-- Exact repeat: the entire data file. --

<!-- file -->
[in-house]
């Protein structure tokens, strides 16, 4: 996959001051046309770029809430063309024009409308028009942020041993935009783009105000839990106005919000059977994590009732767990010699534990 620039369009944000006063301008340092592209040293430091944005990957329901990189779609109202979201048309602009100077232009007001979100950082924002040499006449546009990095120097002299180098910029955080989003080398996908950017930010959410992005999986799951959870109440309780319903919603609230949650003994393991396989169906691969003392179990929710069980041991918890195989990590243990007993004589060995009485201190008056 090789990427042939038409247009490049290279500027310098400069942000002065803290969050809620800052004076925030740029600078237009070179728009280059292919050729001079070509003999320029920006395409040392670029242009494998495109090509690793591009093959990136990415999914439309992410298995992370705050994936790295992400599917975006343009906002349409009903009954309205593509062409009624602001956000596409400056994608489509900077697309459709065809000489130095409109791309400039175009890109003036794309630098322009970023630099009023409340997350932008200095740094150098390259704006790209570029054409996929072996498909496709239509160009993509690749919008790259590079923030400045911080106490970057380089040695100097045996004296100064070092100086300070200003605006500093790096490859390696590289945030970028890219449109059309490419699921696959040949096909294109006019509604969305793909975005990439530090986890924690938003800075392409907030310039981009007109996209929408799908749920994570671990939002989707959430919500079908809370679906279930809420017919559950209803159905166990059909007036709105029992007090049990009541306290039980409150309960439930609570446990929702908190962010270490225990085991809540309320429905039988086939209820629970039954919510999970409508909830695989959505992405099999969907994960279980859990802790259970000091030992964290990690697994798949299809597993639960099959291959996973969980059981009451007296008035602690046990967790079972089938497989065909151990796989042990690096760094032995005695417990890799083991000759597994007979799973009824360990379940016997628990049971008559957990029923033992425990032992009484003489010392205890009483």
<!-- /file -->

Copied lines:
[in-house]
């Protein structure tokens, strides 16, 4: 996959001051046309770029809430063309024009409308028009942020041993935009783009105000839990106005919000059977994590009732767990010699534990 620039369009944000006063301008340092592209040293430091944005990957329901990189779609109202979201048309602009100077232009007001979100950082924002040499006449546009990095120097002299180098910029955080989003080398996908950017930010959410992005999986799951959870109440309780319903919603609230949650003994393991396989169906691969003392179990929710069980041991918890195989990590243990007993004589060995009485201190008056 090789990427042939038409247009490049290279500027310098400069942000002065803290969050809620800052004076925030740029600078237009070179728009280059292919050729001079070509003999320029920006395409040392670029242009494998495109090509690793591009093959990136990415999914439309992410298995992370705050994936790295992400599917975006343009906002349409009903009954309205593509062409009624602001956000596409400056994608489509900077697309459709065809000489130095409109791309400039175009890109003036794309630098322009970023630099009023409340997350932008200095740094150098390259704006790209570029054409996929072996498909496709239509160009993509690749919008790259590079923030400045911080106490970057380089040695100097045996004296100064070092100086300070200003605006500093790096490859390696590289945030970028890219449109059309490419699921696959040949096909294109006019509604969305793909975005990439530090986890924690938003800075392409907030310039981009007109996209929408799908749920994570671990939002989707959430919500079908809370679906279930809420017919559950209803159905166990059909007036709105029992007090049990009541306290039980409150309960439930609570446990929702908190962010270490225990085991809540309320429905039988086939209820629970039954919510999970409508909830695989959505992405099999969907994960279980859990802790259970000091030992964290990690697994798949299809597993639960099959291959996973969980059981009451007296008035602690046990967790079972089938497989065909151990796989042990690096760094032995005695417990890799083991000759597994007979799973009824360990379940016997628990049971008559957990029923033992425990032992009484003489010392205890009483």